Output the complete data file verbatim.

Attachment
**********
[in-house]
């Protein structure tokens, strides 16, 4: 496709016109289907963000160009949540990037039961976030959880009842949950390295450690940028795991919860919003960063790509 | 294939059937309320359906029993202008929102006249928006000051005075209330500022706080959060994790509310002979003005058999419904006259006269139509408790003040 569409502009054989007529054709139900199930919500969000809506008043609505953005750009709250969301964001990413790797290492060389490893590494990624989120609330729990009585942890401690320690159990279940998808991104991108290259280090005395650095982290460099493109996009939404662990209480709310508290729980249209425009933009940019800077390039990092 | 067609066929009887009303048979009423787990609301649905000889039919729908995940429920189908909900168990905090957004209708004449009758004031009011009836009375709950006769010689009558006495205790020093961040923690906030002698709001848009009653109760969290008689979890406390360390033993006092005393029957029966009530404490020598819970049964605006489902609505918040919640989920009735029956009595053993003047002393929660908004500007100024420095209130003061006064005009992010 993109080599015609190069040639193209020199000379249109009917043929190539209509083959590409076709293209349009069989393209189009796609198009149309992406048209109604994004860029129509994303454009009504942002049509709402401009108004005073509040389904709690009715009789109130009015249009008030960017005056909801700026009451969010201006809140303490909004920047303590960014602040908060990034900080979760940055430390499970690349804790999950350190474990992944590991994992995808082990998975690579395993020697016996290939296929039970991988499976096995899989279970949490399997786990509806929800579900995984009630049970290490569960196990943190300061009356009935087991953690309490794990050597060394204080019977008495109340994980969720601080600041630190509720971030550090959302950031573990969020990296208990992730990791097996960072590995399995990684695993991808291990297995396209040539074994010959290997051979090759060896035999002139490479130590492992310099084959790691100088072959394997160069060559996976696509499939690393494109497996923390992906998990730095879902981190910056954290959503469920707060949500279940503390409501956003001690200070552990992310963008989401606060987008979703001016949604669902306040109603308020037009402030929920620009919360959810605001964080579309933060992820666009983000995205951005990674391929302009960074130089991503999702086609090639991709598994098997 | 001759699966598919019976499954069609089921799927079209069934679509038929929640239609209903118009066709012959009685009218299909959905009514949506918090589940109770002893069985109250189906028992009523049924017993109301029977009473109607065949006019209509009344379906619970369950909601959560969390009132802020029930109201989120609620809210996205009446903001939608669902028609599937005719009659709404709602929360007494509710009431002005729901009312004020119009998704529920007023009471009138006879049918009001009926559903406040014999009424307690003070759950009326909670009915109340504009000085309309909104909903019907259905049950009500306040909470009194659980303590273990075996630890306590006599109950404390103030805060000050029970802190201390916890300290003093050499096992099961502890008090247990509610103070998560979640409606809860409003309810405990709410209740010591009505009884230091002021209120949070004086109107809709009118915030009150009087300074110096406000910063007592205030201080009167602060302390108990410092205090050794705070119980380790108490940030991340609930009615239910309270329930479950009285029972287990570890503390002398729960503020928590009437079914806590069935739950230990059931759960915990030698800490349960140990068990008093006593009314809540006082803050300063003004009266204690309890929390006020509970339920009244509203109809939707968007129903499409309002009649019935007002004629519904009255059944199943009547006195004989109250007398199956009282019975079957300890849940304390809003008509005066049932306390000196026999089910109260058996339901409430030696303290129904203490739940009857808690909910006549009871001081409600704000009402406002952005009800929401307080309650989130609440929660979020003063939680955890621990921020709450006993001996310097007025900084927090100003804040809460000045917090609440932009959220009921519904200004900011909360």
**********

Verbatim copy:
[in-house]
């Protein structure tokens, strides 16, 4: 496709016109289907963000160009949540990037039961976030959880009842949950390295450690940028795991919860919003960063790509 | 294939059937309320359906029993202008929102006249928006000051005075209330500022706080959060994790509310002979003005058999419904006259006269139509408790003040 569409502009054989007529054709139900199930919500969000809506008043609505953005750009709250969301964001990413790797290492060389490893590494990624989120609330729990009585942890401690320690159990279940998808991104991108290259280090005395650095982290460099493109996009939404662990209480709310508290729980249209425009933009940019800077390039990092 | 067609066929009887009303048979009423787990609301649905000889039919729908995940429920189908909900168990905090957004209708004449009758004031009011009836009375709950006769010689009558006495205790020093961040923690906030002698709001848009009653109760969290008689979890406390360390033993006092005393029957029966009530404490020598819970049964605006489902609505918040919640989920009735029956009595053993003047002393929660908004500007100024420095209130003061006064005009992010 993109080599015609190069040639193209020199000379249109009917043929190539209509083959590409076709293209349009069989393209189009796609198009149309992406048209109604994004860029129509994303454009009504942002049509709402401009108004005073509040389904709690009715009789109130009015249009008030960017005056909801700026009451969010201006809140303490909004920047303590960014602040908060990034900080979760940055430390499970690349804790999950350190474990992944590991994992995808082990998975690579395993020697016996290939296929039970991988499976096995899989279970949490399997786990509806929800579900995984009630049970290490569960196990943190300061009356009935087991953690309490794990050597060394204080019977008495109340994980969720601080600041630190509720971030550090959302950031573990969020990296208990992730990791097996960072590995399995990684695993991808291990297995396209040539074994010959290997051979090759060896035999002139490479130590492992310099084959790691100088072959394997160069060559996976696509499939690393494109497996923390992906998990730095879902981190910056954290959503469920707060949500279940503390409501956003001690200070552990992310963008989401606060987008979703001016949604669902306040109603308020037009402030929920620009919360959810605001964080579309933060992820666009983000995205951005990674391929302009960074130089991503999702086609090639991709598994098997 | 001759699966598919019976499954069609089921799927079209069934679509038929929640239609209903118009066709012959009685009218299909959905009514949506918090589940109770002893069985109250189906028992009523049924017993109301029977009473109607065949006019209509009344379906619970369950909601959560969390009132802020029930109201989120609620809210996205009446903001939608669902028609599937005719009659709404709602929360007494509710009431002005729901009312004020119009998704529920007023009471009138006879049918009001009926559903406040014999009424307690003070759950009326909670009915109340504009000085309309909104909903019907259905049950009500306040909470009194659980303590273990075996630890306590006599109950404390103030805060000050029970802190201390916890300290003093050499096992099961502890008090247990509610103070998560979640409606809860409003309810405990709410209740010591009505009884230091002021209120949070004086109107809709009118915030009150009087300074110096406000910063007592205030201080009167602060302390108990410092205090050794705070119980380790108490940030991340609930009615239910309270329930479950009285029972287990570890503390002398729960503020928590009437079914806590069935739950230990059931759960915990030698800490349960140990068990008093006593009314809540006082803050300063003004009266204690309890929390006020509970339920009244509203109809939707968007129903499409309002009649019935007002004629519904009255059944199943009547006195004989109250007398199956009282019975079957300890849940304390809003008509005066049932306390000196026999089910109260058996339901409430030696303290129904203490739940009857808690909910006549009871001081409600704000009402406002952005009800929401307080309650989130609440929660979020003063939680955890621990921020709450006993001996310097007025900084927090100003804040809460000045917090609440932009959220009921519904200004900011909360």